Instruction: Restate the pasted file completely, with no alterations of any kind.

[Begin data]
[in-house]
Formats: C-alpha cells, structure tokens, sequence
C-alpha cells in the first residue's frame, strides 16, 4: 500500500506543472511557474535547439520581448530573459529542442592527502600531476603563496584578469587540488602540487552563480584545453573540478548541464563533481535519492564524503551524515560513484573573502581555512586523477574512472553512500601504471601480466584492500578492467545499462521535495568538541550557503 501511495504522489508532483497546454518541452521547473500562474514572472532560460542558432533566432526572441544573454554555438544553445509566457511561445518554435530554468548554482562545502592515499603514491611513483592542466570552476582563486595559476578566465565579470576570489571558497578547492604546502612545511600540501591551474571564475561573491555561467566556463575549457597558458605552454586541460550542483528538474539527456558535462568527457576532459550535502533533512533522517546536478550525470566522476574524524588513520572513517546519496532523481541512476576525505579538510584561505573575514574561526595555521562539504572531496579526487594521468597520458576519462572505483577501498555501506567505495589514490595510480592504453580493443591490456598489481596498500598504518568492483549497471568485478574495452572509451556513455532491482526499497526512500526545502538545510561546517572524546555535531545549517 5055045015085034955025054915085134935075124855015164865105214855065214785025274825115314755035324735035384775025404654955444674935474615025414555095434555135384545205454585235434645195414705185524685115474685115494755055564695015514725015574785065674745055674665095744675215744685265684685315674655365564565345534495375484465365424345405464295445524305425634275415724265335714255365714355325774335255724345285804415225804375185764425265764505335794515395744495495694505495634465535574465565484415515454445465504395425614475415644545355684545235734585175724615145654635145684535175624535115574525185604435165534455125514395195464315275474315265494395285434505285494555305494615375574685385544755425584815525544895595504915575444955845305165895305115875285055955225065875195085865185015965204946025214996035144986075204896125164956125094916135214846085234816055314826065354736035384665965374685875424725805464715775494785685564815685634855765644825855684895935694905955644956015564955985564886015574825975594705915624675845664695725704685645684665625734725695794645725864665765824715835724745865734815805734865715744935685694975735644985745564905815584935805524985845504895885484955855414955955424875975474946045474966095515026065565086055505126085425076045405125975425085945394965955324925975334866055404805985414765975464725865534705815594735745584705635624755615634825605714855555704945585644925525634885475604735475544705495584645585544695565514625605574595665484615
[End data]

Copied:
[in-house]
Formats: C-alpha cells, structure tokens, sequence
C-alpha cells in the first residue's frame, strides 16, 4: 500500500506543472511557474535547439520581448530573459529542442592527502600531476603563496584578469587540488602540487552563480584545453573540478548541464563533481535519492564524503551524515560513484573573502581555512586523477574512472553512500601504471601480466584492500578492467545499462521535495568538541550557503 501511495504522489508532483497546454518541452521547473500562474514572472532560460542558432533566432526572441544573454554555438544553445509566457511561445518554435530554468548554482562545502592515499603514491611513483592542466570552476582563486595559476578566465565579470576570489571558497578547492604546502612545511600540501591551474571564475561573491555561467566556463575549457597558458605552454586541460550542483528538474539527456558535462568527457576532459550535502533533512533522517546536478550525470566522476574524524588513520572513517546519496532523481541512476576525505579538510584561505573575514574561526595555521562539504572531496579526487594521468597520458576519462572505483577501498555501506567505495589514490595510480592504453580493443591490456598489481596498500598504518568492483549497471568485478574495452572509451556513455532491482526499497526512500526545502538545510561546517572524546555535531545549517 5055045015085034955025054915085134935075124855015164865105214855065214785025274825115314755035324735035384775025404654955444674935474615025414555095434555135384545205454585235434645195414705185524685115474685115494755055564695015514725015574785065674745055674665095744675215744685265684685315674655365564565345534495375484465365424345405464295445524305425634275415724265335714255365714355325774335255724345285804415225804375185764425265764505335794515395744495495694505495634465535574465565484415515454445465504395425614475415644545355684545235734585175724615145654635145684535175624535115574525185604435165534455125514395195464315275474315265494395285434505285494555305494615375574685385544755425584815525544895595504915575444955845305165895305115875285055955225065875195085865185015965204946025214996035144986075204896125164956125094916135214846085234816055314826065354736035384665965374685875424725805464715775494785685564815685634855765644825855684895935694905955644956015564955985564886015574825975594705915624675845664695725704685645684665625734725695794645725864665765824715835724745865734815805734865715744935685694975735644985745564905815584935805524985845504895885484955855414955955424875975474946045474966095515026065565086055505126085425076045405125975425085945394965955324925975334866055404805985414765975464725865534705815594735745584705635624755615634825605714855555704945585644925525634885475604735475544705495584645585544695565514625605574595665484615